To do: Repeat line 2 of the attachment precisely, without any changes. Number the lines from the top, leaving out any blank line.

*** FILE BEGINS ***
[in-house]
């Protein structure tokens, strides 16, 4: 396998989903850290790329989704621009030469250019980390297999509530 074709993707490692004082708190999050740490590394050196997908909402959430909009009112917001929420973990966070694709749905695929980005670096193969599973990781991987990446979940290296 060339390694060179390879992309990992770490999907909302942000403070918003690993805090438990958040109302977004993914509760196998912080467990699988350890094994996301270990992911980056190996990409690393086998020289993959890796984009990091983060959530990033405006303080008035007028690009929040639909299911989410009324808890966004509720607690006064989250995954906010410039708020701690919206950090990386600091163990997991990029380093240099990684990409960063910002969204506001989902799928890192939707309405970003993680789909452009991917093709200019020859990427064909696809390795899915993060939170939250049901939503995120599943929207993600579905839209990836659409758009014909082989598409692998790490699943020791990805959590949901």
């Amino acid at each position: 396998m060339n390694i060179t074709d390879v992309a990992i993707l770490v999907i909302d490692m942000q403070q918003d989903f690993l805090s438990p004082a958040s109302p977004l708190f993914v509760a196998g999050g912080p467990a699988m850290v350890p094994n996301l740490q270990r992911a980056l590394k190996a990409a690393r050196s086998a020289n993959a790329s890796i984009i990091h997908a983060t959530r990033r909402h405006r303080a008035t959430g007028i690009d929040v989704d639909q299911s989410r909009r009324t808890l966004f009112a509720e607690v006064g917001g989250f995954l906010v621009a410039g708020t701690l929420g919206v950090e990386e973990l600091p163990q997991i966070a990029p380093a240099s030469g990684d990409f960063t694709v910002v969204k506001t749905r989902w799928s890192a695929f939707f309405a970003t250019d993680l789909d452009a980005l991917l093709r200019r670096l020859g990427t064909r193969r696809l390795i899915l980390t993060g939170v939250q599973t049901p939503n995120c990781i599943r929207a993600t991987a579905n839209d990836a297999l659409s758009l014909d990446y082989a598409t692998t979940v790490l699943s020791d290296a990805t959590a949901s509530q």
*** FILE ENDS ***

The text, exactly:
């Protein structure tokens, strides 16, 4: 396998989903850290790329989704621009030469250019980390297999509530 074709993707490692004082708190999050740490590394050196997908909402959430909009009112917001929420973990966070694709749905695929980005670096193969599973990781991987990446979940290296 060339390694060179390879992309990992770490999907909302942000403070918003690993805090438990958040109302977004993914509760196998912080467990699988350890094994996301270990992911980056190996990409690393086998020289993959890796984009990091983060959530990033405006303080008035007028690009929040639909299911989410009324808890966004509720607690006064989250995954906010410039708020701690919206950090990386600091163990997991990029380093240099990684990409960063910002969204506001989902799928890192939707309405970003993680789909452009991917093709200019020859990427064909696809390795899915993060939170939250049901939503995120599943929207993600579905839209990836659409758009014909082989598409692998790490699943020791990805959590949901």